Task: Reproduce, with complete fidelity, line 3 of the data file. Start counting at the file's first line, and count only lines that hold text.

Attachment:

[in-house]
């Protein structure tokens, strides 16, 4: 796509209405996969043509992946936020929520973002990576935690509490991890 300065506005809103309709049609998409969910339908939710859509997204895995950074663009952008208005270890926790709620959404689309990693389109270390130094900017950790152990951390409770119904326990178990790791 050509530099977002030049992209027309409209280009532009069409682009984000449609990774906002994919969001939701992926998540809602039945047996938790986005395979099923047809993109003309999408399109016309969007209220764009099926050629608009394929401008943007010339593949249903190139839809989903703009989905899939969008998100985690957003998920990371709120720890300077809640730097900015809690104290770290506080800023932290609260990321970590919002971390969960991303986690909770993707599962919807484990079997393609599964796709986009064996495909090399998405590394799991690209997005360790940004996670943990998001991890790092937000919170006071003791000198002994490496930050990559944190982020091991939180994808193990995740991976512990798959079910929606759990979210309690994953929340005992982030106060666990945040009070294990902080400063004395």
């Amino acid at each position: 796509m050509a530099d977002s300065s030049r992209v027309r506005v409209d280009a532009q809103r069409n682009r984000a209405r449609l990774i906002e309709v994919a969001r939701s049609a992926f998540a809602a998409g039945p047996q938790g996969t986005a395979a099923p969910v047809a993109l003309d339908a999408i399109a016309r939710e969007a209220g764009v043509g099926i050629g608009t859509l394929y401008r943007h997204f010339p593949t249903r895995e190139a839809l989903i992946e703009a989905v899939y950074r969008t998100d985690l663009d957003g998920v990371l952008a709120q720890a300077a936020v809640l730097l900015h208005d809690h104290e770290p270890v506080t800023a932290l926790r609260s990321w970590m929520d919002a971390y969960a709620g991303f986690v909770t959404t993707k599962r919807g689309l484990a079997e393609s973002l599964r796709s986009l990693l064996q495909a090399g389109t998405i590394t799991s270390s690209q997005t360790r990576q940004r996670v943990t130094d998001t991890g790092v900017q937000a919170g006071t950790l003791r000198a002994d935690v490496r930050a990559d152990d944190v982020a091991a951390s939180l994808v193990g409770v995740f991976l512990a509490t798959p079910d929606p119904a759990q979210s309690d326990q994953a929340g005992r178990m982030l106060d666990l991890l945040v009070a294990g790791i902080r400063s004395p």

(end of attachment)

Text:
């Amino acid at each position: 796509m050509a530099d977002s300065s030049r992209v027309r506005v409209d280009a532009q809103r069409n682009r984000a209405r449609l990774i906002e309709v994919a969001r939701s049609a992926f998540a809602a998409g039945p047996q938790g996969t986005a395979a099923p969910v047809a993109l003309d339908a999408i399109a016309r939710e969007a209220g764009v043509g099926i050629g608009t859509l394929y401008r943007h997204f010339p593949t249903r895995e190139a839809l989903i992946e703009a989905v899939y950074r969008t998100d985690l663009d957003g998920v990371l952008a709120q720890a300077a936020v809640l730097l900015h208005d809690h104290e770290p270890v506080t800023a932290l926790r609260s990321w970590m929520d919002a971390y969960a709620g991303f986690v909770t959404t993707k599962r919807g689309l484990a079997e393609s973002l599964r796709s986009l990693l064996q495909a090399g389109t998405i590394t799991s270390s690209q997005t360790r990576q940004r996670v943990t130094d998001t991890g790092v900017q937000a919170g006071t950790l003791r000198a002994d935690v490496r930050a990559d152990d944190v982020a091991a951390s939180l994808v193990g409770v995740f991976l512990a509490t798959p079910d929606p119904a759990q979210s309690d326990q994953a929340g005992r178990m982030l106060d666990l991890l945040v009070a294990g790791i902080r400063s004395p």